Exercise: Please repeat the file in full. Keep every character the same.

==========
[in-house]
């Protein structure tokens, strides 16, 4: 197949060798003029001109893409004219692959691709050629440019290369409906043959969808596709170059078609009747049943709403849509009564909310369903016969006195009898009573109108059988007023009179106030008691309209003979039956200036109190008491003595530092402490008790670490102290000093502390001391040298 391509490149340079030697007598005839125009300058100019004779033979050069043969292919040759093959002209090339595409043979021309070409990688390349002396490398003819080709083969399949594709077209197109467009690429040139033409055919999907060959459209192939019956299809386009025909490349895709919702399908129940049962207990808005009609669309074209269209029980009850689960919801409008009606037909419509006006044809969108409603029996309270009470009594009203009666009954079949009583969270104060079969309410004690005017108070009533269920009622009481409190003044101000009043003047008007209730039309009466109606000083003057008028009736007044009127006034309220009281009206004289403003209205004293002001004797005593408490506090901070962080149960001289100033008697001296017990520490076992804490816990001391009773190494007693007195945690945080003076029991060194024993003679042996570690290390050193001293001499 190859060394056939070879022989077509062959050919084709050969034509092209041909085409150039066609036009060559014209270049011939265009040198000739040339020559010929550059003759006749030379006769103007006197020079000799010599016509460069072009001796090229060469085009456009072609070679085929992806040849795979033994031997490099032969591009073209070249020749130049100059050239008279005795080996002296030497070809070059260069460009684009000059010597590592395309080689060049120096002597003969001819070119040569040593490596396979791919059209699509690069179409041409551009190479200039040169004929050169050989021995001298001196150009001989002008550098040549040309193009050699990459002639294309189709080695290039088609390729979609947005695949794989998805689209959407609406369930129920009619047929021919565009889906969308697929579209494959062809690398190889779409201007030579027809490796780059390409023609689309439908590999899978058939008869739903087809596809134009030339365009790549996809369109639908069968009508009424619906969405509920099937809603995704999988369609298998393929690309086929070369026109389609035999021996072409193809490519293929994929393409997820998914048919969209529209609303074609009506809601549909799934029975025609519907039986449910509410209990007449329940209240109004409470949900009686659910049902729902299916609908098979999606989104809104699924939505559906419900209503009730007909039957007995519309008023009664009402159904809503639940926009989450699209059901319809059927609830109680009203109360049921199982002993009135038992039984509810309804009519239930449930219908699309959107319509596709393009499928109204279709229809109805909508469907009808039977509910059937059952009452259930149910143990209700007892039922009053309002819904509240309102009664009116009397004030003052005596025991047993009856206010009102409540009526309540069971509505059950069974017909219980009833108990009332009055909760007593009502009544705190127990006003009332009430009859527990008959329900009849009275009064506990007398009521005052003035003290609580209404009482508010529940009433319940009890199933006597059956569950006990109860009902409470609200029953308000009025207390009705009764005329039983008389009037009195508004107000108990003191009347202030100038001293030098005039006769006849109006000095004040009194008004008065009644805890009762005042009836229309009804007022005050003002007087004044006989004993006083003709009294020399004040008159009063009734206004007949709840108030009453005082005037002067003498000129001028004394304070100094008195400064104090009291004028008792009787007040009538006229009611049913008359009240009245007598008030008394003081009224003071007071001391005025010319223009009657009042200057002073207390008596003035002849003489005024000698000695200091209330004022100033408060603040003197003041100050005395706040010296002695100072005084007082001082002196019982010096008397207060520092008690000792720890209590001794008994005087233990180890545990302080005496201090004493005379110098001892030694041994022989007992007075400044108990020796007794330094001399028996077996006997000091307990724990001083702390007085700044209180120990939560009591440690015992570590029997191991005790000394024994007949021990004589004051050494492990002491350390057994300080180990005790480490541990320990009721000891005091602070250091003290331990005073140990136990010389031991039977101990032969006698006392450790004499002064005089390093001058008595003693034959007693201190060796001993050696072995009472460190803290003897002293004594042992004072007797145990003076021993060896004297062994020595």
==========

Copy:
[in-house]
């Protein structure tokens, strides 16, 4: 197949060798003029001109893409004219692959691709050629440019290369409906043959969808596709170059078609009747049943709403849509009564909310369903016969006195009898009573109108059988007023009179106030008691309209003979039956200036109190008491003595530092402490008790670490102290000093502390001391040298 391509490149340079030697007598005839125009300058100019004779033979050069043969292919040759093959002209090339595409043979021309070409990688390349002396490398003819080709083969399949594709077209197109467009690429040139033409055919999907060959459209192939019956299809386009025909490349895709919702399908129940049962207990808005009609669309074209269209029980009850689960919801409008009606037909419509006006044809969108409603029996309270009470009594009203009666009954079949009583969270104060079969309410004690005017108070009533269920009622009481409190003044101000009043003047008007209730039309009466109606000083003057008028009736007044009127006034309220009281009206004289403003209205004293002001004797005593408490506090901070962080149960001289100033008697001296017990520490076992804490816990001391009773190494007693007195945690945080003076029991060194024993003679042996570690290390050193001293001499 190859060394056939070879022989077509062959050919084709050969034509092209041909085409150039066609036009060559014209270049011939265009040198000739040339020559010929550059003759006749030379006769103007006197020079000799010599016509460069072009001796090229060469085009456009072609070679085929992806040849795979033994031997490099032969591009073209070249020749130049100059050239008279005795080996002296030497070809070059260069460009684009000059010597590592395309080689060049120096002597003969001819070119040569040593490596396979791919059209699509690069179409041409551009190479200039040169004929050169050989021995001298001196150009001989002008550098040549040309193009050699990459002639294309189709080695290039088609390729979609947005695949794989998805689209959407609406369930129920009619047929021919565009889906969308697929579209494959062809690398190889779409201007030579027809490796780059390409023609689309439908590999899978058939008869739903087809596809134009030339365009790549996809369109639908069968009508009424619906969405509920099937809603995704999988369609298998393929690309086929070369026109389609035999021996072409193809490519293929994929393409997820998914048919969209529209609303074609009506809601549909799934029975025609519907039986449910509410209990007449329940209240109004409470949900009686659910049902729902299916609908098979999606989104809104699924939505559906419900209503009730007909039957007995519309008023009664009402159904809503639940926009989450699209059901319809059927609830109680009203109360049921199982002993009135038992039984509810309804009519239930449930219908699309959107319509596709393009499928109204279709229809109805909508469907009808039977509910059937059952009452259930149910143990209700007892039922009053309002819904509240309102009664009116009397004030003052005596025991047993009856206010009102409540009526309540069971509505059950069974017909219980009833108990009332009055909760007593009502009544705190127990006003009332009430009859527990008959329900009849009275009064506990007398009521005052003035003290609580209404009482508010529940009433319940009890199933006597059956569950006990109860009902409470609200029953308000009025207390009705009764005329039983008389009037009195508004107000108990003191009347202030100038001293030098005039006769006849109006000095004040009194008004008065009644805890009762005042009836229309009804007022005050003002007087004044006989004993006083003709009294020399004040008159009063009734206004007949709840108030009453005082005037002067003498000129001028004394304070100094008195400064104090009291004028008792009787007040009538006229009611049913008359009240009245007598008030008394003081009224003071007071001391005025010319223009009657009042200057002073207390008596003035002849003489005024000698000695200091209330004022100033408060603040003197003041100050005395706040010296002695100072005084007082001082002196019982010096008397207060520092008690000792720890209590001794008994005087233990180890545990302080005496201090004493005379110098001892030694041994022989007992007075400044108990020796007794330094001399028996077996006997000091307990724990001083702390007085700044209180120990939560009591440690015992570590029997191991005790000394024994007949021990004589004051050494492990002491350390057994300080180990005790480490541990320990009721000891005091602070250091003290331990005073140990136990010389031991039977101990032969006698006392450790004499002064005089390093001058008595003693034959007693201190060796001993050696072995009472460190803290003897002293004594042992004072007797145990003076021993060896004297062994020595």